Are Provisional Patent Applications Published or Made Publicly Available?

Are provisional patent applications published?

No, a provisional patent application is not published by the USPTO. However, they made be made publicly accessible under certain conditions. By remaining confidential, previously filed provisional applications will not block you from filing new patent applications in the future. The flip side of that coin is that your prior provisional patent applications will not be prior art against subsequently filed patent applications by third parties.

Need help with filing a provisional patent application? Call Vic at (949) 223-9623 or email to see how we can help you file a robust PPA.

Are provisional patent applications made publicly available?

It depends. If a nonprovisional application is filed within one year claiming priority to a provisional application, the provisional application will become publicly available for inspection approximately 18 months from the provisional filing date (i.e., priority date). The one exception is if non-publication request is submitted with the initial filing of the nonprovisional application.

What if you fail to follow through with filing a nonprovisional application?

If a provisional application is not converted to a nonprovisional within 12 months, the provisional application will be abandoned and remain confidential. Abandoned provisional applications are inaccessible to the public. This also means that provisional patent applications generally will not be used as prior art against subsequently filed patent applications.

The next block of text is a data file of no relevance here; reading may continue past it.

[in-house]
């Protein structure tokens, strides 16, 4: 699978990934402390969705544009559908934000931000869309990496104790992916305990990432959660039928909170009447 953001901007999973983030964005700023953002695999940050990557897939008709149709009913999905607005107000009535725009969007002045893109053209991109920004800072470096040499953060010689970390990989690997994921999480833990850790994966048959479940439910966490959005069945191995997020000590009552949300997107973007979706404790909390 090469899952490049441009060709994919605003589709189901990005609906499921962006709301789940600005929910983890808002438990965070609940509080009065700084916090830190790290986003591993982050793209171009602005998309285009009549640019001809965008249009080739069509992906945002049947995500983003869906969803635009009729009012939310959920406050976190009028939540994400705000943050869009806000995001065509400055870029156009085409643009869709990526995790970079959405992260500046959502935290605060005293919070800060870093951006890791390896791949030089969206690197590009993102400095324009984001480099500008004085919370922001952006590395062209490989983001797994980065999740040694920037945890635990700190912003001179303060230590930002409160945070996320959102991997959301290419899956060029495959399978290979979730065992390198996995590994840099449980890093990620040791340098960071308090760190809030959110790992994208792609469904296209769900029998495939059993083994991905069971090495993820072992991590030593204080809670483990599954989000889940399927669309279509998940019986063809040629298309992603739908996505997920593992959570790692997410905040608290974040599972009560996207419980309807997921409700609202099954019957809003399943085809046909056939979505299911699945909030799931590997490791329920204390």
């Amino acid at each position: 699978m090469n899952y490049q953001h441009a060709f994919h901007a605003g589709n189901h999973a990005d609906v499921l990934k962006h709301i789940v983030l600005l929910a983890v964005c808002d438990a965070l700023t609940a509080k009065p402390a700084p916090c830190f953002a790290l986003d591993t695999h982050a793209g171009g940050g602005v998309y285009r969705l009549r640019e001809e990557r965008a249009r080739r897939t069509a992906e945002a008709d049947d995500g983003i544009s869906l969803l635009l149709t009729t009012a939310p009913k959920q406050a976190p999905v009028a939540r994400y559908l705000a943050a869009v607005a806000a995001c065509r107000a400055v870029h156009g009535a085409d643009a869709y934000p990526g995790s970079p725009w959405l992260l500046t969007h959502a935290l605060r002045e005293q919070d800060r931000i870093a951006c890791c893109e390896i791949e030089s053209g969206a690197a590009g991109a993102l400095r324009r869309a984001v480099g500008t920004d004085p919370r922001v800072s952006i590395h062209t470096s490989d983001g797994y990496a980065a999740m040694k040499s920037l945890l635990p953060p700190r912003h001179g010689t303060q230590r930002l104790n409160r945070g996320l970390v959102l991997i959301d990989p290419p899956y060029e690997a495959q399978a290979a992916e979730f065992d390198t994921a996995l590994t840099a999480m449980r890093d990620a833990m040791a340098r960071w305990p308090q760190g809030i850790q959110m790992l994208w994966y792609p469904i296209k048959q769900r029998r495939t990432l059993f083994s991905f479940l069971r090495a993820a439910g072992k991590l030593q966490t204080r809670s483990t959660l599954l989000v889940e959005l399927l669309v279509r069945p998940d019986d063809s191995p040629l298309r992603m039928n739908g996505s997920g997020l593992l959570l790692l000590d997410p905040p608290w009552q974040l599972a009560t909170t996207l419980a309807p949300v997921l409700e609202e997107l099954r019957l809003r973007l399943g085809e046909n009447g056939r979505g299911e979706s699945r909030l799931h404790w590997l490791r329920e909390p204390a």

By not filing a nonprovisional application within one year of the provisional filing date, you will lose the benefit of the earlier priority date of the provisional application. It is possible to file a late nonprovisional application within 14 months of the provisional filing date.

If more than 14 months have passed since the filing date of your provisional patent application, there’s still hope. Check the date of your earliest public disclosure of the invention or product. If less than 12 months have passed since that earliest date of public disclosure, you can still file a patent application in the US under the 1-year grace period exception for inventors.

What is a smart way to file provisional patent applications?

Since a provisional patent application is not published, you can file several provisionals. You can pick and choose which provisional to cite in a later nonprovisional. In fact, your nonprovisional application may claim priority to multiple provisional applications as long as they were all filed within 12 months before your nonprovisional filing date.

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